Madeline Ladd, Associate Sports Editor: The Irish return to Dublin for their third matchup against Navy in The Pale, and I predict a decisive victory.  This will be Hartman’s Notre Dame debut, and he will certainly come to impress. The Irish will have to take shots deep down the field in order to see success against a very stout Navy run defense that ranked No. 3 in the nation last year in opposing rushing yards per game and returns nine starters. After leaving training camp with several questions still unanswered, the wide receiver room will establish themselves as the threats expected to make big plays this season.

Navy’s new head coach Brian Newberry is looking to throw the ball more this season, a change to the triple option scheme Navy has relied upon in the past. Al Golden’s squad will have to be prepared for this new wrinkle. Hartman and the offensive line will be able to read and react better to the Navy blitzes that plagued the Irish last year in Baltimore. Notre Dame will control Navy, though the Midshipmen will be able to sneak in a touchdown and field goal before the game’s end. I predict that Hartman will throw for three touchdowns, with the Irish running it in for one and adding a field goal to make the final score Notre Dame 31, Navy 10.

Matthew Crow, Associate Sports Editor: Last season’s Navy game saw the Irish jump out to a comfortable first half lead before escaping with a narrow 35-32 victory. Most surprising from that matchup was how effectively the Midshipmen were able to stifle Notre Dame’s rushing attack. The one player they had no answer for was running back Audric Estime, who ran for 49 yards on just eight carries and caught a 30-yard touchdown pass. I expect a huge day for the junior as he starts to establish himself as one of the nation’s top backs.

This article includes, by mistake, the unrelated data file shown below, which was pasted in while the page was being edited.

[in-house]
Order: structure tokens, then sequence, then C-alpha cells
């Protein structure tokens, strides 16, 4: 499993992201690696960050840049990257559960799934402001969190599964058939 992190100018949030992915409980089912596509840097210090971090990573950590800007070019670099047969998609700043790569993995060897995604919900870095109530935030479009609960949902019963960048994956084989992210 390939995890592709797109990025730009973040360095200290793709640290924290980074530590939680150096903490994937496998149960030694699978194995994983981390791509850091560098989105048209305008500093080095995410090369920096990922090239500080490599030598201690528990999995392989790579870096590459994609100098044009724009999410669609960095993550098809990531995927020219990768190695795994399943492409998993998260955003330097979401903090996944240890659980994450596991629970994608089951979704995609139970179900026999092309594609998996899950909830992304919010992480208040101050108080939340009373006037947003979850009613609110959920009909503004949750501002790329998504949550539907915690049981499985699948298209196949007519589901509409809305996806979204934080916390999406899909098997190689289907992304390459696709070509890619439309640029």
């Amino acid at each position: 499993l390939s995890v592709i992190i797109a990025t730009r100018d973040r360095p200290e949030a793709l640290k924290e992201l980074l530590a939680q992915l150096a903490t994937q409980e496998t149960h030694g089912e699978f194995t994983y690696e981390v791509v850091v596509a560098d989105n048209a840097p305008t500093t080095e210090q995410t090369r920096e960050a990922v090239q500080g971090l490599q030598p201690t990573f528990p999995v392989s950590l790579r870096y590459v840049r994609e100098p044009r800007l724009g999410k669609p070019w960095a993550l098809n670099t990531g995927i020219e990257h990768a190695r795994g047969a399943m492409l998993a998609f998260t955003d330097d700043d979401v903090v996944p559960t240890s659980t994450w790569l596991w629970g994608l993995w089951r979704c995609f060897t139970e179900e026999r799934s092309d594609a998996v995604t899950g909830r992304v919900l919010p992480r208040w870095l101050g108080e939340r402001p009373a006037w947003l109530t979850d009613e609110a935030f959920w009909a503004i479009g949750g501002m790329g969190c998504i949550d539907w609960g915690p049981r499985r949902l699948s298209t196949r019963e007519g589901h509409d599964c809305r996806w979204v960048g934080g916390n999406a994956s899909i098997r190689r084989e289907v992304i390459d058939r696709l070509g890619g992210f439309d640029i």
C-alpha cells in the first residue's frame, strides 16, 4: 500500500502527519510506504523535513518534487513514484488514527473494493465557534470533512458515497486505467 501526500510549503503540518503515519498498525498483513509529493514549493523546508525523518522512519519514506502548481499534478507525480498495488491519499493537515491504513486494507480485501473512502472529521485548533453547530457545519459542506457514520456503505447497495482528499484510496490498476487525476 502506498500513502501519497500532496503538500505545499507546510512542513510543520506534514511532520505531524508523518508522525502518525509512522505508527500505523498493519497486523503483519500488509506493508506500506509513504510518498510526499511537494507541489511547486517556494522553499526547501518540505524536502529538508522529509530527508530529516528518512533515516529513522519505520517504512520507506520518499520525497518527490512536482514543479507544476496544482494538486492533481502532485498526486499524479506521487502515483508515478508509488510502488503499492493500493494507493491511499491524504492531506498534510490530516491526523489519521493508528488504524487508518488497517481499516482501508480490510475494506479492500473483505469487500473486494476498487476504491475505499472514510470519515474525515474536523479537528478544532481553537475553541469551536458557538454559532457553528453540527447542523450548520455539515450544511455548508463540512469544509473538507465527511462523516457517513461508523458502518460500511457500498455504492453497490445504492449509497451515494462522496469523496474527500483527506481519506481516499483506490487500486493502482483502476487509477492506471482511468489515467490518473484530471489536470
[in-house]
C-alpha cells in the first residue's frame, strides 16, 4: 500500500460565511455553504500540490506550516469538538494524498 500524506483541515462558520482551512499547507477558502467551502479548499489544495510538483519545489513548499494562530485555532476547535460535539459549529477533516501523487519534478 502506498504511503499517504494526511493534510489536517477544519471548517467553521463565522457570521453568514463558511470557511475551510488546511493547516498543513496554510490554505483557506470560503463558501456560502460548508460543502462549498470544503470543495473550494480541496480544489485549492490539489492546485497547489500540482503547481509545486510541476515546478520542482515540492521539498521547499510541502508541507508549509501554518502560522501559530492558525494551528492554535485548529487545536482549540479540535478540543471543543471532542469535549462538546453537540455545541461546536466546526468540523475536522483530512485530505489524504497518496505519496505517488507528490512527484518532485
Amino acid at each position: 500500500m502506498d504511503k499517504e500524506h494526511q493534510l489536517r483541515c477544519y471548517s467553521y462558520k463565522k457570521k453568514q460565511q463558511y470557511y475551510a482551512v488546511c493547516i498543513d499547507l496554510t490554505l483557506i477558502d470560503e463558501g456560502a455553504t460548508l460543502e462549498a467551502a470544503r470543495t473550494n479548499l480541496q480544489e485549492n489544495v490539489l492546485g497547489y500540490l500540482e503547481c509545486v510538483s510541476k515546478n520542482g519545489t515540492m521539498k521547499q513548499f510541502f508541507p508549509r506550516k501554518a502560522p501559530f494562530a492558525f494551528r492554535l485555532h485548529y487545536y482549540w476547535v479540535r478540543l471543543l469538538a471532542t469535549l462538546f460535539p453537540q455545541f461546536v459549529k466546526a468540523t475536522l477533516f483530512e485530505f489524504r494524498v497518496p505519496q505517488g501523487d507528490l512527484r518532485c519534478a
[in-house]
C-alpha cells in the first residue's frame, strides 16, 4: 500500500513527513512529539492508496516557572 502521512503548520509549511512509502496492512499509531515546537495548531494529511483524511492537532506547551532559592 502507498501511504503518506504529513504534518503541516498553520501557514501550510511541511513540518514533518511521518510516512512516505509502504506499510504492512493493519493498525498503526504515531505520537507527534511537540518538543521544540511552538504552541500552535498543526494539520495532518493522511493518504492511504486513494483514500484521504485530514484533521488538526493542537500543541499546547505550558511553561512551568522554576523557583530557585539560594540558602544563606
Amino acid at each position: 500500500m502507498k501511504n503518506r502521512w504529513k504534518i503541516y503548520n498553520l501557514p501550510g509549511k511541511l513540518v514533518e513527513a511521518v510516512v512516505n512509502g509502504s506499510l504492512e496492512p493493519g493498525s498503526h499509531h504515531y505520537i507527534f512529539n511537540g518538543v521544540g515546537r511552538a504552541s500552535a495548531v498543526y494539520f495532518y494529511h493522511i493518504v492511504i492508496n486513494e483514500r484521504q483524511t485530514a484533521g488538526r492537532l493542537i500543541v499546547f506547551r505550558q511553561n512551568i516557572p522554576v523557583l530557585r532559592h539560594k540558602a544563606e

On the other side of the ball, much has been made about the Irish having an entire offseason to prepare for Navy’s unorthodox offense, rather than just a single week. Notre Dame’s front seven should handle the rushing barrage better than they did last year when Navy ran for 255 yards. But the triple option is difficult to contain for a full 60 minutes. The Midshipmen are likely to rattle off a couple of long drives at some point on Saturday. Navy will find the end zone once, but the Irish should win this one handily. Estime will pick up at least 120 rushing yards, and Hartman will enjoy an efficient outing as he starts to figure out who among an inexperienced wide receiver group will become his go-to targets. Notre Dame 34, Navy 13.

Tom Zwiller, Sports Writer: Navy is always a tricky opponent because of their unique play style, so Notre Dame facing them now as opposed to midseason is ideal. The increased preparation time should prevent any second-half snafus (like 19 unanswered second-half points, for example). Offensively, I expect Notre Dame to look quite good. Much has been made of the wide receivers struggling to break out in practice, and those concerns are valid. In the live reps I have seen, the Irish secondary has proven it can be a strength for the team to lean on. However, I expect Notre Dame’s pass game to be solid. Navy does not have the same secondary as Notre Dame, and Hartman should be able to have the caliber of game that Drew Pyne did last year (at a minimum).

Defensively, while the line might have some struggles, this could also be a game where some rotation-level players can start to separate themselves from the rest of the group. I do believe Navy will be able to move the ball well in the first half. No amount of practice can simulate how the real thing looks and feels. That being said, I would be shocked if Navy can play as well as they did last year. Notre Dame 38, Navy 14.